In the 1991 video played in U.S. District Court, Damra implores members of the audience to donate money for the Islamic Committee for Palestine. Damra tells the audience the committee “is the active arm of Palestinian Islamic Jihad in America.”
Matthew Levitt, senior fellow in terrorism studies at the Washington Institute for Near East Studies, testified that the Palestinian Islamic Jihad is “bent on the destruction of Israel.”
Damra has pleaded innocent to a charge of obtaining U.S. citizenship in 1994 by providing false information. If convicted, he could lose his citizenship, be fined $5,000 and be sentenced to up to five years in prison before being deported.
The video showed Damra standing in front of a wall with an American flag on it at the Beit Hanina Club in Cleveland, a social club for Palestinians.
Jurors watched video monitors in front of their seats that had subtitled translation of Damra’s speech, which was in Arabic.
Expressionless, Damra watched most of the video on a monitor at a defense table.
On the tape, Damra also introduces Sami Al-Arian as the head of the committee.
Al-Arian, a former University of South Florida professor, has pleaded innocent to federal charges that he financed terrorists. He has been held for 15 months at a Florida prison on charges he used an Islamic think tank and a charity he founded to raise money for the Palestinian Islamic Jihad.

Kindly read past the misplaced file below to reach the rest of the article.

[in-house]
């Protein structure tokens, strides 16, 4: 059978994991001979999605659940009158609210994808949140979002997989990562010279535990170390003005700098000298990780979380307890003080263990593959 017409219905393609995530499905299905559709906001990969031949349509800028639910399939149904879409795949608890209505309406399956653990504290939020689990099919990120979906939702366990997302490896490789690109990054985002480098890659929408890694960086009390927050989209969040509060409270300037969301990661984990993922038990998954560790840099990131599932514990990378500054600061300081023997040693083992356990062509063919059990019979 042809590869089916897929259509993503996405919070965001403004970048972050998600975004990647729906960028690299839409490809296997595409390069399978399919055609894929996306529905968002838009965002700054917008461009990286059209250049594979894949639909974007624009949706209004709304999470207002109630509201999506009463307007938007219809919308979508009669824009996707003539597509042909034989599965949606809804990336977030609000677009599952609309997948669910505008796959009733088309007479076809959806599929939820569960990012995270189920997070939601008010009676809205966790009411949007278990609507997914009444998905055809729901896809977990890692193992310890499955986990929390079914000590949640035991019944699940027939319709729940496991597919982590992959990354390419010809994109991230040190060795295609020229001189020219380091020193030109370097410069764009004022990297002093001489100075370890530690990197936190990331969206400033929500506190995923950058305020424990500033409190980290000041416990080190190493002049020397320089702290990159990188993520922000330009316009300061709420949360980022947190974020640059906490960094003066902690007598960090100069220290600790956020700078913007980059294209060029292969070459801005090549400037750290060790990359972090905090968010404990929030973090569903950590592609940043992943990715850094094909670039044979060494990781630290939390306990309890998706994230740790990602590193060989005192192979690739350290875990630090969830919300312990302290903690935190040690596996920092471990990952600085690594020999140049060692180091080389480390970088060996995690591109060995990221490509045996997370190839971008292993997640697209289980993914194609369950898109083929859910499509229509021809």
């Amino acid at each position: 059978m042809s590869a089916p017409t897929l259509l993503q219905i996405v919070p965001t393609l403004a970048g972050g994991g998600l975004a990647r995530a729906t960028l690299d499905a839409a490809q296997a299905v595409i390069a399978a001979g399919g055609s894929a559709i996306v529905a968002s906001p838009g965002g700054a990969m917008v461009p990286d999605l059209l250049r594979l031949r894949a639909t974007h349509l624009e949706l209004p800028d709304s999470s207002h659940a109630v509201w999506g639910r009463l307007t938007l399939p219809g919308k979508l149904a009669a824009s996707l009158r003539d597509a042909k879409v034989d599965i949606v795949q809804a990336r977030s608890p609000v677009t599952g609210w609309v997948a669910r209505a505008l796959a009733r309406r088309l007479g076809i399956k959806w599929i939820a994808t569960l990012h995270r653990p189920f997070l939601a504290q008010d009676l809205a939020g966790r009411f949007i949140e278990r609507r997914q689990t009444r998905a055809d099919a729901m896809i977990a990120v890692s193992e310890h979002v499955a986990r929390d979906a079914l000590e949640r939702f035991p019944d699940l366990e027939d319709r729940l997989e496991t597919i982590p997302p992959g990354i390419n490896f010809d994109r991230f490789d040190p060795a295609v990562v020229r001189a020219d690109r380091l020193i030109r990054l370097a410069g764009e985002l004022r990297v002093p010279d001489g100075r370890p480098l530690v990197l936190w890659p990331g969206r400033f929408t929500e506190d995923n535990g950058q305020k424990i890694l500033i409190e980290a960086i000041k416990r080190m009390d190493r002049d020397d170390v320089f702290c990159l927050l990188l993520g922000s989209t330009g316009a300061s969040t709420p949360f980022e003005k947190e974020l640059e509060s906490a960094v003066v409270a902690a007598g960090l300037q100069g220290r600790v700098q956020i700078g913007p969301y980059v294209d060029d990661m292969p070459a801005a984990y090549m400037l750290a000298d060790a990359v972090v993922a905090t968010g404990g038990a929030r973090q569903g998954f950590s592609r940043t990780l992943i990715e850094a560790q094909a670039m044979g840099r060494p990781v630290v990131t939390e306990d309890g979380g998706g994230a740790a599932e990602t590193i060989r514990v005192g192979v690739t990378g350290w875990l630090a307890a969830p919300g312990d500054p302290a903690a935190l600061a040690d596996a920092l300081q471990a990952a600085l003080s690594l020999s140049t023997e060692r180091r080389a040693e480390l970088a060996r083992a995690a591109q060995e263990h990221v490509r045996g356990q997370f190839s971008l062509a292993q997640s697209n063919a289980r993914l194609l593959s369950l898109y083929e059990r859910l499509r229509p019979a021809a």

The hour-long video included Al-Arian’s speech in which he spoke of Palestinians martyrs and describes them as heroes. He shouted into the microphone in Arabic that Muslims in America cannot forget their brothers and sisters in Palestine.
Levitt testified that the Palestinian Islamic Jihad has been listed as a major terrorist group in a U.S. State Department publication titled “Patterns of Global Terrorism” since 1989. He testified that the group opposes peace with Israel and a two-state system.
Levitt said that to reach its goals the group “engages in acts of violence and murder.”
On a second video, Damra shouted for contributions for orphans in Palestine.
Levitt began testifying that these donations are raised to recruit people for acts of violence with the understanding that their children will be cared for after their deaths.
Defense attorney Nancy Hollander objected to the statements and Judge James Gwin told jurors to disregard it.